Sometimes pet parents may decide not to treat cancer aggressively, particularly if the cancer is too far advanced and remission is not realistic. In this case, palliative therapy or care can be used to increase a pet’s comfort and quality of life. Usually delivered in weekly low-dose radiation treatments over three to six weeks, the goal is to relieve symptoms such as pain, bleeding, and decreased mobility as the pet lives out his life, according to Pet Cure Oncology.
Just as people turn to more natural solutions to treat cancer and other conditions, so are these treatments available to pets. Below are some common alternative therapies. Talk to your veterinarian about using these therapies alone or in combination with conventional therapies.
Proper nutrition is the best preventative medicine against cancer. There is a wide variety in food quality, and individual dogs and cats have unique nutritional needs depending on heredity, health status, and lifestyle. Consult your vet for the best nutritional recommendations for your pet.
Acupuncture treatments are generally given to support conventional and other alternative cancer treatments, says the Integrative Veterinary Center. Acupuncture can control pain and reduce chemo and radiation’s side effects, such as anorexia, vomiting, and diarrhea. Acupuncture is often combined with herbal medicine to rebuild the body from the damage done by chemotherapy and radiation, to prevent metastasis, and improve the overall quality of life. Healthy Paws covers acupuncture, if it is performed by a licensed veterinarian.
Does pet insurance cover the costs of cancer treatment?
Cancer is expensive to treat. On average, a cancer treatment regimen can cost $10,000 and up. These costs are often spread out over a period of eight weeks from initial diagnosis, mass removal or chemotherapy, to follow up blood work, x-rays, and medication.
Pets who get the above types of cancer or another kind not listed could be facing chemotherapy, surgery, or radiation treatment. Even so, when a pet gets cancer, treatment options are typically designed to extend life or ease symptoms such as pain or reduced mobility. Vets may also prescribe pain medications to help with pain caused by cancer. In many cases, treatment will not remove cancer or put it into remission.
Coping with the cost of treatment
Veterinary oncology continues to make strides in treatment options and effectiveness, but those costs can seem insurmountable for some owners. Pet owners can protect their wallets in the case of their beloved furry friend’s cancer diagnosis with pet insurance.
Pet parents with a Healthy Paws insurance plan can see as much as 90 percent of the cancer diagnosis and treatment cost covered by their policy. Also, having coverage offers some financial peace of mind if there’s a relapse and more charges are incurred.
A nasal tumor, normally treated with 15-20 radiation sessions costing up to $10,000, can be treated with CyberKnife™ Radiosurgery, targeting the tumor in just three sessions. For a dog named Baxter, that meant a better chance at life—and for his pet parents. They had a pet insurance policy through Healthy Paws Pet Insurance that covered over $18,000 of the original $21,000 price tag. Baxter went on to enjoy a healthy life, and his pet parents were able to afford to give him that second chance with insurance.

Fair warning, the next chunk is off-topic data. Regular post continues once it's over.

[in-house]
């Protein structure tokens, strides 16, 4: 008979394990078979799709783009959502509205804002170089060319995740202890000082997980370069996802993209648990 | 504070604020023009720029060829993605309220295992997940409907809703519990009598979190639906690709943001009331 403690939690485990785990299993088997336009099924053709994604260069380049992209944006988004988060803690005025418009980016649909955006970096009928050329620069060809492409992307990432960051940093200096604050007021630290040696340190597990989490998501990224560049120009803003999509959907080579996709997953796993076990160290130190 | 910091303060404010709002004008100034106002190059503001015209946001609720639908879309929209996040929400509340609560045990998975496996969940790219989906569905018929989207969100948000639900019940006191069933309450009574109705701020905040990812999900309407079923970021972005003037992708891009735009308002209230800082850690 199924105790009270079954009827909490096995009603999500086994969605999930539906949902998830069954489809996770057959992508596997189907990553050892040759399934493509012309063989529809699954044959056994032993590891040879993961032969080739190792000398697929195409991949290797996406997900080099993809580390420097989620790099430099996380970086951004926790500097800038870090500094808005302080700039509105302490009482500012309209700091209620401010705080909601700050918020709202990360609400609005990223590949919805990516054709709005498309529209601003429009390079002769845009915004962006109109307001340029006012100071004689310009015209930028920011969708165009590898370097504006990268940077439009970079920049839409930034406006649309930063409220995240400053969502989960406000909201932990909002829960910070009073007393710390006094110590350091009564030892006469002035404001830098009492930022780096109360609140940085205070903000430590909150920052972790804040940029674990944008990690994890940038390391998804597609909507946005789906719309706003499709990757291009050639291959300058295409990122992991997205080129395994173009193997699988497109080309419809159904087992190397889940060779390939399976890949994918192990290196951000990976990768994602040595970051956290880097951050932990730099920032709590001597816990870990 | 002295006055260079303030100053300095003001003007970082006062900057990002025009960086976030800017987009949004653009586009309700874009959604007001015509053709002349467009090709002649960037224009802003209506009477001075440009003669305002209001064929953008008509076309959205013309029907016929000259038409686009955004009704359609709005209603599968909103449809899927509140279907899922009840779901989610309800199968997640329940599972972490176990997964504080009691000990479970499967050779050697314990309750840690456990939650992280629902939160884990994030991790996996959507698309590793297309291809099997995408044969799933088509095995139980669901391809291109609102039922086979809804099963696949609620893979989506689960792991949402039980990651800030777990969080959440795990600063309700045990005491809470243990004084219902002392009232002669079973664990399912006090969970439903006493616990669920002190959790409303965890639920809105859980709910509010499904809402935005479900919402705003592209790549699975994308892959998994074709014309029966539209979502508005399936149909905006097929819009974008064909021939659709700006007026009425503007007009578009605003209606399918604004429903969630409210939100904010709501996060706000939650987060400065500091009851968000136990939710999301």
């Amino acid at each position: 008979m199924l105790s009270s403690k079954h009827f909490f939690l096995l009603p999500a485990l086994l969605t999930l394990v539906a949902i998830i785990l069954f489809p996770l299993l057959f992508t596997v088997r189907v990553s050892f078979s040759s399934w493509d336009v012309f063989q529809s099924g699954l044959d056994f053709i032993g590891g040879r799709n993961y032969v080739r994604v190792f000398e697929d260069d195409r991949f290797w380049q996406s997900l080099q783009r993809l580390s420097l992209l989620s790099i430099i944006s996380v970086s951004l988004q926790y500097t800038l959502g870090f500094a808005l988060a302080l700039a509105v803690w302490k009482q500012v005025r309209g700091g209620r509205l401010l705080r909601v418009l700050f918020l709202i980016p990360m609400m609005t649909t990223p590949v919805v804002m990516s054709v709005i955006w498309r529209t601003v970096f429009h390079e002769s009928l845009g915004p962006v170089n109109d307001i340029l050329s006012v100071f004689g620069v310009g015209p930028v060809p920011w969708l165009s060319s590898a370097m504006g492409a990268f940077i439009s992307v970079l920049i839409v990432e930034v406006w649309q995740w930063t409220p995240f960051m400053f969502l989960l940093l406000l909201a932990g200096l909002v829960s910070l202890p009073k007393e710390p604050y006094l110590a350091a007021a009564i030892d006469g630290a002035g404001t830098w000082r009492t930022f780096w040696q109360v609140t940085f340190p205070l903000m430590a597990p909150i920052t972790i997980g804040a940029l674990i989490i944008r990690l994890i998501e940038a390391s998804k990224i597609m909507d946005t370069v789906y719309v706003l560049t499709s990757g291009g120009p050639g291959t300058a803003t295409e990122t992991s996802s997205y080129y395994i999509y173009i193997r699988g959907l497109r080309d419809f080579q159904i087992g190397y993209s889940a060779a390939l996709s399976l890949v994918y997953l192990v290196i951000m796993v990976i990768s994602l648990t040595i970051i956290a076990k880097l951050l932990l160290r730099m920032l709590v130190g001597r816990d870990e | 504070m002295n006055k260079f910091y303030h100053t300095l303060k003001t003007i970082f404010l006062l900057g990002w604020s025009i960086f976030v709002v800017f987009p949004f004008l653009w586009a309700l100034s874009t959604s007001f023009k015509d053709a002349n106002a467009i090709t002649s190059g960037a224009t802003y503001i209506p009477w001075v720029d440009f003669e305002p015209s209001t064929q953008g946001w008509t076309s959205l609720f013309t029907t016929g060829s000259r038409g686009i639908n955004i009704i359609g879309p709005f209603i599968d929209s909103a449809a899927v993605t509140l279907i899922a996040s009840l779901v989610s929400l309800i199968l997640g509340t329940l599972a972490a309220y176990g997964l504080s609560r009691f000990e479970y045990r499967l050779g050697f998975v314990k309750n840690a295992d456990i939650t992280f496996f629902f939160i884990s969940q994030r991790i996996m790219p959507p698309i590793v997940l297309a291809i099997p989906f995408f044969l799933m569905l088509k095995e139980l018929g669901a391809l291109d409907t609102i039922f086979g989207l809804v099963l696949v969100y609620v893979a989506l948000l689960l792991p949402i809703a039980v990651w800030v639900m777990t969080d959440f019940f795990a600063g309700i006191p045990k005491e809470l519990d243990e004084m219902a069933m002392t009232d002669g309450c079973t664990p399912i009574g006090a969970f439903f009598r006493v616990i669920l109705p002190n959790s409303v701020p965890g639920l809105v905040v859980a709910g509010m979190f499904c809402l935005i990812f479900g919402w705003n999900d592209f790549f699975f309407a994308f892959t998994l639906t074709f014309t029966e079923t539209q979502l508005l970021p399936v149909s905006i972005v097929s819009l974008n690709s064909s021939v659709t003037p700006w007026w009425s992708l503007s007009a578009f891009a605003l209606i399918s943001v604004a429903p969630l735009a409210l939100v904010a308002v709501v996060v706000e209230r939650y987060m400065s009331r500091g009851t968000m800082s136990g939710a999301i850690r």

Dug’s cancer treatment story
“Dug is one of the happiest, most relaxed pups you’ll ever meet. He is always smiling, somewhat mischievous, super playful, and yet a little bit of an old soul,” says Dug’s pet parent Lisa. “When he started acting extremely lethargic, and the lymph nodes underneath his jaw swelled up to the size of golf balls in over a period of two days or so, we knew immediately something was wrong and took him to the emergency vet.” At six years old, Dug was diagnosed with lymphoma. His pet parents, Lisa and Arvin, decided they would help Dug fight the disease with every resource they could, including chemotherapy administered by a veterinary oncologist.
Dug had three rounds of chemo and suffered minimal side effects. “The first 48 hours after chemo, Dug was typically lethargic and had diarrhea,” says Lisa. “Other than that, he really is a champ and the symptoms often subside. Once in a while, his stomach will bother him, and we will then give him Cerenia to help him eat.”
“The doctor says he’s a miracle pup that he’s still alive. We’re blessed on all sides and so happy to have Healthy Paws behind us,” Alvin said. From the diagnosis and first round of chemo, Arvin and Lisa were reimbursed $12,450 and then another $12,590 for ongoing care and two more rounds of chemo. That’s a total of $25,040 that Healthy Paws covered.
The emotional side effects
Dealing with a pet suffering from a chronic or serious acute illness is incredibly heart-wrenching for pet parents, and support groups sprinkle the internet with friendly faces going through the same thing.
“For us, our experience has been a roller coaster ride,” explains Lisa. “Dug is on his third protocol which means the lymphoma is present for a third time and every time it reappears, it breaks our hearts and reminds us that the inevitable is coming. While we are extremely grateful for his reaction to the chemotherapy and extension of life, nothing really prepares you for the loss of your pet or in our case, our child.”
They focus on Dug’s favorite activities – cuddling, chewing up tennis balls, and chowing down on organic duck treats – to keep his quality of life maintained as they fight cancer together. “On a positive note, we have worked with the best oncologists that genuinely care for Dug and this is all because we had the resources to do so with pet insurance,” continues Lisa. “The vets have made it possible to have [Dug] with us for an additional 17 months now!”
Pet cancer can be a heartbreaking reality for many pet parents. It can be emotionally devastating to deal with the disease and treatment. Furthermore, when you want to do everything possible, it can be challenging on many levels if your wallet won’t let you.
This is why it may be helpful to consider pet insurance. In some cases, pet health insurance can help mitigate those high costs and offer financial peace of mind. With the right insurance policy, you could be ready for just about anything—including a dreaded cancer diagnosis in your pet. If you think you could end up paying large vet bills, look into pet insurance. It could be the deciding factor in how much time you get to spend with your pet.
The content is not intended to be a substitute for professional veterinarian advice, diagnosis, or treatment. Always seek the advice of your veterinarian or other qualified health provider with any questions you may have regarding a medical diagnosis, condition, or treatment options.